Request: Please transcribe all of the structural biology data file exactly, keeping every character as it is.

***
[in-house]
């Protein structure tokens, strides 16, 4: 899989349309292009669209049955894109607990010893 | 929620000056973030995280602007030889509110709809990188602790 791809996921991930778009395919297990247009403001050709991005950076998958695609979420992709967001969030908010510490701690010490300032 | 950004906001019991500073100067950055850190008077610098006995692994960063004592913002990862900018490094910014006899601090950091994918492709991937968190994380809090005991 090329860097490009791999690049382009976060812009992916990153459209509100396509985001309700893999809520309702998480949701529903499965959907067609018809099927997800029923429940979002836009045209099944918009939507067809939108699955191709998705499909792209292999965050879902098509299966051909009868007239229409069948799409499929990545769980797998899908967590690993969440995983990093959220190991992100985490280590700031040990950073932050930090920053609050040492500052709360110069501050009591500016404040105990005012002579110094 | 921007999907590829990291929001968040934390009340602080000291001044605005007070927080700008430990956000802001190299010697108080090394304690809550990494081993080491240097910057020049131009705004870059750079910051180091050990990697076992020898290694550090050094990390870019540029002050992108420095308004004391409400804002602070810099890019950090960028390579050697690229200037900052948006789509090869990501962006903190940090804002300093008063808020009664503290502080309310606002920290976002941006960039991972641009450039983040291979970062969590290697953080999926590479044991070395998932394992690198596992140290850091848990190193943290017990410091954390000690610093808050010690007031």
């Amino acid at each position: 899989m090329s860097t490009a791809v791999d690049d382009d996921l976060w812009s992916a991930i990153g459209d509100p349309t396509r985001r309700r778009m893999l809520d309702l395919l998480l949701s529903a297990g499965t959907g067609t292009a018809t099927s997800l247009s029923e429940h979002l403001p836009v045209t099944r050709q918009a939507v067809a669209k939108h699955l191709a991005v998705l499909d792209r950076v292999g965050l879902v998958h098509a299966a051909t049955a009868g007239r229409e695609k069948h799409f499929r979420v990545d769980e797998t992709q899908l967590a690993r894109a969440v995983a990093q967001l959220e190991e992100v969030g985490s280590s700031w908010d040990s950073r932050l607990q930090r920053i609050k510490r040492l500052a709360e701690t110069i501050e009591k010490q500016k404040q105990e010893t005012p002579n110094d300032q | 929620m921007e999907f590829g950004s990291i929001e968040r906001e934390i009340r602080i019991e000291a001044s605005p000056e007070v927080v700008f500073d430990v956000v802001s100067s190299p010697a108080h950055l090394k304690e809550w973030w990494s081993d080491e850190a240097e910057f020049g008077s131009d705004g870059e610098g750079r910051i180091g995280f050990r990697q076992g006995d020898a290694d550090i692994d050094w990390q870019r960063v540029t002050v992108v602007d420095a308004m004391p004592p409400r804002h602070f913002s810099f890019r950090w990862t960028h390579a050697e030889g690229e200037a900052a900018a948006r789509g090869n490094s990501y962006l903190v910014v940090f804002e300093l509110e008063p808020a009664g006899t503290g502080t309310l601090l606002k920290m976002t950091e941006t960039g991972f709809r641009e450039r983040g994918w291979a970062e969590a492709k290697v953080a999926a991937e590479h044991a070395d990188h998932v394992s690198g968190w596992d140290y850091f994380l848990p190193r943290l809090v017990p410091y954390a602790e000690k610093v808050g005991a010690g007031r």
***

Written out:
[in-house]
């Protein structure tokens, strides 16, 4: 899989349309292009669209049955894109607990010893 | 929620000056973030995280602007030889509110709809990188602790 791809996921991930778009395919297990247009403001050709991005950076998958695609979420992709967001969030908010510490701690010490300032 | 950004906001019991500073100067950055850190008077610098006995692994960063004592913002990862900018490094910014006899601090950091994918492709991937968190994380809090005991 090329860097490009791999690049382009976060812009992916990153459209509100396509985001309700893999809520309702998480949701529903499965959907067609018809099927997800029923429940979002836009045209099944918009939507067809939108699955191709998705499909792209292999965050879902098509299966051909009868007239229409069948799409499929990545769980797998899908967590690993969440995983990093959220190991992100985490280590700031040990950073932050930090920053609050040492500052709360110069501050009591500016404040105990005012002579110094 | 921007999907590829990291929001968040934390009340602080000291001044605005007070927080700008430990956000802001190299010697108080090394304690809550990494081993080491240097910057020049131009705004870059750079910051180091050990990697076992020898290694550090050094990390870019540029002050992108420095308004004391409400804002602070810099890019950090960028390579050697690229200037900052948006789509090869990501962006903190940090804002300093008063808020009664503290502080309310606002920290976002941006960039991972641009450039983040291979970062969590290697953080999926590479044991070395998932394992690198596992140290850091848990190193943290017990410091954390000690610093808050010690007031």
């Amino acid at each position: 899989m090329s860097t490009a791809v791999d690049d382009d996921l976060w812009s992916a991930i990153g459209d509100p349309t396509r985001r309700r778009m893999l809520d309702l395919l998480l949701s529903a297990g499965t959907g067609t292009a018809t099927s997800l247009s029923e429940h979002l403001p836009v045209t099944r050709q918009a939507v067809a669209k939108h699955l191709a991005v998705l499909d792209r950076v292999g965050l879902v998958h098509a299966a051909t049955a009868g007239r229409e695609k069948h799409f499929r979420v990545d769980e797998t992709q899908l967590a690993r894109a969440v995983a990093q967001l959220e190991e992100v969030g985490s280590s700031w908010d040990s950073r932050l607990q930090r920053i609050k510490r040492l500052a709360e701690t110069i501050e009591k010490q500016k404040q105990e010893t005012p002579n110094d300032q | 929620m921007e999907f590829g950004s990291i929001e968040r906001e934390i009340r602080i019991e000291a001044s605005p000056e007070v927080v700008f500073d430990v956000v802001s100067s190299p010697a108080h950055l090394k304690e809550w973030w990494s081993d080491e850190a240097e910057f020049g008077s131009d705004g870059e610098g750079r910051i180091g995280f050990r990697q076992g006995d020898a290694d550090i692994d050094w990390q870019r960063v540029t002050v992108v602007d420095a308004m004391p004592p409400r804002h602070f913002s810099f890019r950090w990862t960028h390579a050697e030889g690229e200037a900052a900018a948006r789509g090869n490094s990501y962006l903190v910014v940090f804002e300093l509110e008063p808020a009664g006899t503290g502080t309310l601090l606002k920290m976002t950091e941006t960039g991972f709809r641009e450039r983040g994918w291979a970062e969590a492709k290697v953080a999926a991937e590479h044991a070395d990188h998932v394992s690198g968190w596992d140290y850091f994380l848990p190193r943290l809090v017990p410091y954390a602790e000690k610093v808050g005991a010690g007031r």